Two weeks ago, RIVER OF EXPLODING DURIANS was screened at the Green Film Festival in Seoul... which was in Seoul. Based on its official website, the Green Film Festival in Seoul (GFFIS) "is the film festival to seek the co-existence between humans and the environment through cinema. Green matters have become one of our common issues, but we still want to meet more people and share the green messages together. We are still living in the age of reckless development, environmental destruction, climate change and poverty. The GFFIS dreams of the co-existence between humans and nature, the alternatives for the future, and the ways to put ideas into action through films. Until the day all these dreams come into reality, we will be here with you and do our works.".
The festival screenings were held in venues like the Cinecube, INDIESPACE, Seoul Museum of History, and Baseurak Hall of Seoul Citizens Hall. I really liked the Cinecube, which is a nice arthouse cinema that was showing the Oscar-nominated FINDING VIVIAN MAIER when the festival was happening. In front of the Cinecube is the world's largest Hammering Man, very fitting, very Old Boy-ish.
Like most film festivals I had the pleasure of attending in South Korea, GFFIS happened to be very well-organized and efficient, the audiences were very passionate of cinema and were able to ask me really challenging, incisive questions.
But before my own screening, I was very happy to have finally catch the wonderful THE TALE OF IYA 祖谷物語 －おくのひと－ by Tetsuichiro Tsuta, a 3-hour epic that was novelistic in scope and breadth, following the lives of a young woman and her grandfather, along with the people of a dying village in Iya Valley. How tradition and the mysticism of the place are gradually eroded by attempts of modernization. While many reviews I have read about the film were very divisive about the final hour of the film, where everything was shifted to modern Tokyo, I thought those parts were necessary just so we ourselves as audiences could understand the nostalgia for the simple life in the village as depicted in the first two hours of the film. It's a fine film, I've been curious about it for a long time since its premiere at the 2013 Tokyo Film Fest (a year before Exploding Durians!)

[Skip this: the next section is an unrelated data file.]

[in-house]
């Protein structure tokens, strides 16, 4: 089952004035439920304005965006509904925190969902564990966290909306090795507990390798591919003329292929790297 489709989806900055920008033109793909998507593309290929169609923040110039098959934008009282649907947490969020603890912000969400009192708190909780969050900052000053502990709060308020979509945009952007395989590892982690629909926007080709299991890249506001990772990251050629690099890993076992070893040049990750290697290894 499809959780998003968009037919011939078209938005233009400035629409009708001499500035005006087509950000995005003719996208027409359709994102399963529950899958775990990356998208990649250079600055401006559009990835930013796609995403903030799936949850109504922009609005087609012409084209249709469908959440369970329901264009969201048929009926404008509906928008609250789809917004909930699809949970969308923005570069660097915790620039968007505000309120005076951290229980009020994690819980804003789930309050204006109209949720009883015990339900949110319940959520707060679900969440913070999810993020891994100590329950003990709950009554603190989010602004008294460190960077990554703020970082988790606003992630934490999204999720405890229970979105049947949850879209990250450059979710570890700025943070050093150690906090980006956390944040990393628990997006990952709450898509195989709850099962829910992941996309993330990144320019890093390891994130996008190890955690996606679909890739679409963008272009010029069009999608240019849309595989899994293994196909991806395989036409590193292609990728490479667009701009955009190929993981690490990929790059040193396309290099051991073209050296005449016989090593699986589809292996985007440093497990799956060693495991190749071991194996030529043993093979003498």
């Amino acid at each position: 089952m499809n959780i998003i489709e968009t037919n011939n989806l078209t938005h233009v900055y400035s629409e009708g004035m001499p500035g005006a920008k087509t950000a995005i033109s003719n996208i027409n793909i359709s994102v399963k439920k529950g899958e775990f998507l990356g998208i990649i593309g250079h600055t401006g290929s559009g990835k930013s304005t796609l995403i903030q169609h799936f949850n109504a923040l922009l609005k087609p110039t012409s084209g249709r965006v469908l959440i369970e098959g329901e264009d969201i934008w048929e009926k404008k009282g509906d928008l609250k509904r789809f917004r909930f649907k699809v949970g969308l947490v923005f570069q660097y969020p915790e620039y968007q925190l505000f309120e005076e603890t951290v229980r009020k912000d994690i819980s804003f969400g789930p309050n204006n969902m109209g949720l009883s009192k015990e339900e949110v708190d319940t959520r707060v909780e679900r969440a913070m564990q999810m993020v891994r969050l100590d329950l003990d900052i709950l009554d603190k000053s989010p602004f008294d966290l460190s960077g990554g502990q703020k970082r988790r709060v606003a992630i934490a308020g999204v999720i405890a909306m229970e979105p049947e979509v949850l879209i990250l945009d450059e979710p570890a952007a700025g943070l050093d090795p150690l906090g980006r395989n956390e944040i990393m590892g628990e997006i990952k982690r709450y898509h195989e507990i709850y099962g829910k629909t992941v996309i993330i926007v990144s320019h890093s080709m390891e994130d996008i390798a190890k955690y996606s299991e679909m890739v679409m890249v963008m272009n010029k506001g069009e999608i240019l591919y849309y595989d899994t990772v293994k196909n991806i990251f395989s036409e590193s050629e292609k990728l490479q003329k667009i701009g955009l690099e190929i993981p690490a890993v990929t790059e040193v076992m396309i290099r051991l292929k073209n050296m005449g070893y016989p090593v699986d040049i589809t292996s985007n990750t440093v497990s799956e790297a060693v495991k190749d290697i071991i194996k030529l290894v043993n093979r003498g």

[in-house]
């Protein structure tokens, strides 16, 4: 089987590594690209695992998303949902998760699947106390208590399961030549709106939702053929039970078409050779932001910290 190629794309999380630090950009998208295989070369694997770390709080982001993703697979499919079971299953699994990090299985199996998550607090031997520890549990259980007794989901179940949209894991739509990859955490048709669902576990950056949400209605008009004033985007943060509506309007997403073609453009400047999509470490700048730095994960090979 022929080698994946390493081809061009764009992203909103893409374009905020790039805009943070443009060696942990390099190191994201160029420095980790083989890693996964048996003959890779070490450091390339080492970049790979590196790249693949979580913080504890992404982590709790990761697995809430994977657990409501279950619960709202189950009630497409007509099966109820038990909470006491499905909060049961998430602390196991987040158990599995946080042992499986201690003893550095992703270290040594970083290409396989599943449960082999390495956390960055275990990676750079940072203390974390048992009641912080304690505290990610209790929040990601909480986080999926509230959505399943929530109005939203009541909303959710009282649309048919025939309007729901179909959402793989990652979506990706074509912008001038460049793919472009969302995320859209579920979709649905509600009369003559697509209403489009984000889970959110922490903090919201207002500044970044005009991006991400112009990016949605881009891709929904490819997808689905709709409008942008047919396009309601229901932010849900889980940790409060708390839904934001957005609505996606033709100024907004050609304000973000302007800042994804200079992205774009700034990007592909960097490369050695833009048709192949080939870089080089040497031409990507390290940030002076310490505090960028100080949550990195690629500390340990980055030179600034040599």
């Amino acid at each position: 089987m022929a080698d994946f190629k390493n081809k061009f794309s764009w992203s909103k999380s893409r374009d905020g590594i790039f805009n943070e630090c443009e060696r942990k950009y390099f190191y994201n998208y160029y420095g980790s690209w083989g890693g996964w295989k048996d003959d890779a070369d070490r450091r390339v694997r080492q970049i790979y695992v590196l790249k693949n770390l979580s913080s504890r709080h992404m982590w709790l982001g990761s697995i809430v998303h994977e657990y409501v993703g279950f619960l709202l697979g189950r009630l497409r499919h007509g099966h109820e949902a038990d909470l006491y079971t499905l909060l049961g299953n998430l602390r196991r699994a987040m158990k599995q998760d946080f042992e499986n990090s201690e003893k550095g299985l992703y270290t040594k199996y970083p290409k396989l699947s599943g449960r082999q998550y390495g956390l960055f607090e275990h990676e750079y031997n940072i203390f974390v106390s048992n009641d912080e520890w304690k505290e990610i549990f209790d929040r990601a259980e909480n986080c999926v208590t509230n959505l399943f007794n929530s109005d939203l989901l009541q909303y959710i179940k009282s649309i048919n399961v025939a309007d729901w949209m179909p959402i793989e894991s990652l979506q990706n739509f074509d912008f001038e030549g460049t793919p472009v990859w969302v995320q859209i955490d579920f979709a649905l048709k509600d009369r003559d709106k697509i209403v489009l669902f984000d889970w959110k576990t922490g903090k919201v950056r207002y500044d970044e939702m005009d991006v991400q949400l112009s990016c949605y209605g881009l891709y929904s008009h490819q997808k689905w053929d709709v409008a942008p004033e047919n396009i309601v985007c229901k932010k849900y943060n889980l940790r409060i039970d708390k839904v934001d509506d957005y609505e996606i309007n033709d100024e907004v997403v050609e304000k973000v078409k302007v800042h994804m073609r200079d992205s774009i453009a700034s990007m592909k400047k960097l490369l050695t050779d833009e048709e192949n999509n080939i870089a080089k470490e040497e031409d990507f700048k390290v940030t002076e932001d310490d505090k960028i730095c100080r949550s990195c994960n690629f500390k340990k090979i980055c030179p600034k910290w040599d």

During the Q and A, the director spoke about his own love for Studio Ghibli films (the stunningly beautiful Iya Valley does look like something from a Hayao Miyazaki film! Especially as the film was able to capture it in its cycle of seasons), he was also influenced by a film that popped up in my mind repeatedly as I watching the film, Kaneto Shindo's THE NAKED ISLAND (1960), a film entirely devoid of dialogue, showing only the hardship faced by a family (the only inhabitants of the titular island) as they are working on their crops. Powerful stuff, I caught it shortly after Kaneto Shindo's death in 2012 while I was in Tokyo. The film was like a waking dream. Tale of Iya encapsulated this feeling as well.
The next morning, I rushed off to catch an experimental essay film called THE VANQUISHING OF THE WITCH BABA YAGA by Jessica Oreck, as I was curious of its synopsis.
In the vein of Chris Marker's SANS SOLEIL and a number of his other essay film works (a format I rather liked and had dabbled on before), THE VANQUISHING OF THE WITCH BABA YAGA is a dense work which examined the contemporary Eastern Europe, and the tradition, fairy tales and others that still linger. It is interspersed with an animated retelling of the Baba Yaga fairy tale, and gradually becomes fragments of personal memories.
My screening and Q and A session was held on May 11th, there was also another one on May 14th.
This was my first proper visit in Seoul since 2009 (for the post-production of WOMAN ON FIRE LOOKS FOR WATER, a film I was producing, I was there for two weeks, and wrote about my adventures here, here, here, here and here.)
Funny that 5 years ago, I also remarked upon the Hammering Man statue that I passed by.
Alas, there were less photos this time.